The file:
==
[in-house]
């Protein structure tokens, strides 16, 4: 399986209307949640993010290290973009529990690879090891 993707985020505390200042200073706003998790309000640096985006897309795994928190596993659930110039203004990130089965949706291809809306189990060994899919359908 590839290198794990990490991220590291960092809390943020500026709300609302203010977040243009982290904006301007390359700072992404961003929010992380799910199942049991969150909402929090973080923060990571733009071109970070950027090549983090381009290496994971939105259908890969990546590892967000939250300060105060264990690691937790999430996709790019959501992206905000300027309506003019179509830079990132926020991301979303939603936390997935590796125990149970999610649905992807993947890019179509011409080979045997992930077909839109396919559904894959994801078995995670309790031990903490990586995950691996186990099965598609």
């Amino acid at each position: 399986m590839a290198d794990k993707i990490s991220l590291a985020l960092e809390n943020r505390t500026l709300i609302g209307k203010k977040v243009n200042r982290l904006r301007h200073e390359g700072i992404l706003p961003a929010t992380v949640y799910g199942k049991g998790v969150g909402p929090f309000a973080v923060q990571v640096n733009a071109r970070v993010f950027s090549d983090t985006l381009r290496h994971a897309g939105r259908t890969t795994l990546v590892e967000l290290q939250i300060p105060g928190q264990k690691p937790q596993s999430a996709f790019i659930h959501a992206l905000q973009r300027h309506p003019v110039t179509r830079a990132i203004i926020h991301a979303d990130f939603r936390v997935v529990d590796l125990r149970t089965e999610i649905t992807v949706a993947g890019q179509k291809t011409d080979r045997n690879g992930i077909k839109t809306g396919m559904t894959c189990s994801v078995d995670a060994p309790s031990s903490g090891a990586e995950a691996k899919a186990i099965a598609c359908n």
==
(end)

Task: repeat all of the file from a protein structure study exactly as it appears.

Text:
[in-house]
């Protein structure tokens, strides 16, 4: 399986209307949640993010290290973009529990690879090891 993707985020505390200042200073706003998790309000640096985006897309795994928190596993659930110039203004990130089965949706291809809306189990060994899919359908 590839290198794990990490991220590291960092809390943020500026709300609302203010977040243009982290904006301007390359700072992404961003929010992380799910199942049991969150909402929090973080923060990571733009071109970070950027090549983090381009290496994971939105259908890969990546590892967000939250300060105060264990690691937790999430996709790019959501992206905000300027309506003019179509830079990132926020991301979303939603936390997935590796125990149970999610649905992807993947890019179509011409080979045997992930077909839109396919559904894959994801078995995670309790031990903490990586995950691996186990099965598609």
């Amino acid at each position: 399986m590839a290198d794990k993707i990490s991220l590291a985020l960092e809390n943020r505390t500026l709300i609302g209307k203010k977040v243009n200042r982290l904006r301007h200073e390359g700072i992404l706003p961003a929010t992380v949640y799910g199942k049991g998790v969150g909402p929090f309000a973080v923060q990571v640096n733009a071109r970070v993010f950027s090549d983090t985006l381009r290496h994971a897309g939105r259908t890969t795994l990546v590892e967000l290290q939250i300060p105060g928190q264990k690691p937790q596993s999430a996709f790019i659930h959501a992206l905000q973009r300027h309506p003019v110039t179509r830079a990132i203004i926020h991301a979303d990130f939603r936390v997935v529990d590796l125990r149970t089965e999610i649905t992807v949706a993947g890019q179509k291809t011409d080979r045997n690879g992930i077909k839109t809306g396919m559904t894959c189990s994801v078995d995670a060994p309790s031990s903490g090891a990586e995950a691996k899919a186990i099965a598609c359908n």